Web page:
Exit the 'Spurbs': Life Beyond the Real Estate Bubble

John F. Wasik's Future America Has Fewer Cars, More Walkable Cities and Cheaper Homes

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Business leaders and social observers agree that the Great Recession has been a reset event for the American economy.

The next question: What does a post-reset world look like?

According to journalist John F. Wasik, it'll be marked by the emptying of the exurbs (or "spurbs"); people returning to cities; and the rise of environmentally friendly, affordable and energy-efficient housing.

That's the world he describes in "The Cul-de-Sac Syndrome: Turning Around the Unsustainable American Dream," a book that argues that the cultural origins of the real estate bubble can be traced back hundreds of years. (Remember Thomas Jefferson's agrarian ideal from high school history?) He also explores how people have been hammered by the recent collapse and spotlights architects of cutting-edge green housing.

Will it come to pass or is this just the latest take on GM's Futurama? Impossible to say, but Mr. Wasik has good instincts: He raised concerns about the housing bubble in 2002 as a columnist for Bloomberg, one of few as the media and marketing industries fueled the buying hype. ("Nobody wanted to hear this message," he says.)

"The real estate, banking and construction industries were marketing for generations the idea that homes were investments and you should leverage as much as you can to get the home of your dreams," he said in an interview. "The marketing has been relentless on that hot button."

The housing crash means marketers need to adjust to a new reality in which consumers just can't spend the way they once did, and won't for the foreseeable future. Marketers will need to figure out how to reach people "who've had their retirement funds clobbered."

"I'm fairly confident that this is going to damage the financial aspirations of an entire generation," he said. "There's only a small segment of baby boomers that has really saved and has really enjoyed the increase in prosperity over the last 20 to 30 years. The rest of them haven't saved much at all. They were hoping on tapping home equity to bail them out and they're going to be in a lot of trouble."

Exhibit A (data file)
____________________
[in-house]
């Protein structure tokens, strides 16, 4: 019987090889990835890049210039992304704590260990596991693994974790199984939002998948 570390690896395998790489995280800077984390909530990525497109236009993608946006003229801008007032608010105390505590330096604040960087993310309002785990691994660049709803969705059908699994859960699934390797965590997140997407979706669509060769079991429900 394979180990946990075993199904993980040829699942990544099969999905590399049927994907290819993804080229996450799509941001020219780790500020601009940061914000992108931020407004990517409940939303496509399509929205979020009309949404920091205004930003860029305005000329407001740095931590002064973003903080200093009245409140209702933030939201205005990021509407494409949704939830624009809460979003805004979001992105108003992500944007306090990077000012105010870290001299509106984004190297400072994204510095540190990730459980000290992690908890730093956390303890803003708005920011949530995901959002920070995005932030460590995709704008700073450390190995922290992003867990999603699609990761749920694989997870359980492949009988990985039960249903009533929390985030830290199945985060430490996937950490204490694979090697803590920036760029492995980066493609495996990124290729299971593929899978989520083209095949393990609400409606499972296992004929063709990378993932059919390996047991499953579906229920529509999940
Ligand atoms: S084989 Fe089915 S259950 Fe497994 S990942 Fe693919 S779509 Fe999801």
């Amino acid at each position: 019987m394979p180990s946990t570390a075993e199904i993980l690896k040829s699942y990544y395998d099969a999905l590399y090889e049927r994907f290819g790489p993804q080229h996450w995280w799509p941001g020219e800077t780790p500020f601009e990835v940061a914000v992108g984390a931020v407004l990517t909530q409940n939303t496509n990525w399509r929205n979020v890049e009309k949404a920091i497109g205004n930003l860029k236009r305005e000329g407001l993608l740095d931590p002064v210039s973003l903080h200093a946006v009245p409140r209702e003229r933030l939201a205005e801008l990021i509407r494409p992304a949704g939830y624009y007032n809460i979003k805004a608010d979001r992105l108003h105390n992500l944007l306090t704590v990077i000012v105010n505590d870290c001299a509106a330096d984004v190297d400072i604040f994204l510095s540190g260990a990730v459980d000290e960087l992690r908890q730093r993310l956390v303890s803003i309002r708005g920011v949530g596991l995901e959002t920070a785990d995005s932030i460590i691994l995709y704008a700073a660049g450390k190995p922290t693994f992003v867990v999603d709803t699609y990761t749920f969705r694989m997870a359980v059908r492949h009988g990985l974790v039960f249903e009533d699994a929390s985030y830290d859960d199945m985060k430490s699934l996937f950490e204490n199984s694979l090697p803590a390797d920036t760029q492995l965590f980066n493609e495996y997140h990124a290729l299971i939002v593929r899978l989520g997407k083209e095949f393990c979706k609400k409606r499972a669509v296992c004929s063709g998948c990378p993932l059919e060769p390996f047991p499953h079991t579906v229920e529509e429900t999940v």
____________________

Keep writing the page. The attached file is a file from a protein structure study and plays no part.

Mr. Wasik expects it could take a decade for housing prices to come back -- and in some cases, they might not.

"It's going to be a Walmart world," he said, adding that some marketers have figured this out. "At my local supermarket, not only am I seeing shelf stickers everywhere saying they've cut prices, but I'm getting tons of coupons." He also was hit up repeatedly at a department store by clerks pushing credit cards with plenty of coupon incentives.

But creative marketers still can thrive. Mr. Wasik points to financial services, where he anticipates demand for structured investments that can take risk out of peoples' retirement portfolios.

"I think there are some incredible opportunities right now," he said.

It's this financial insecurity, coupled with incentives for green building, that will encourage people to leave big, inefficient homes in the spurbs (often far away from jobs) and seek affordable, energy-efficient housing. And just as the postwar sprawl of suburbia fueled cultural changes and ancillary industries (durable goods, automobiles, advertising), Mr. Wasik expects this new green world will prompt a social reset.

"I think there will be a new 'green chic,'" he said. "It will be a new status symbol to have a home that produces power and a car you can plug in."

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James Arndorfer, a former Ad Age reporter, now works for MillerCoors.

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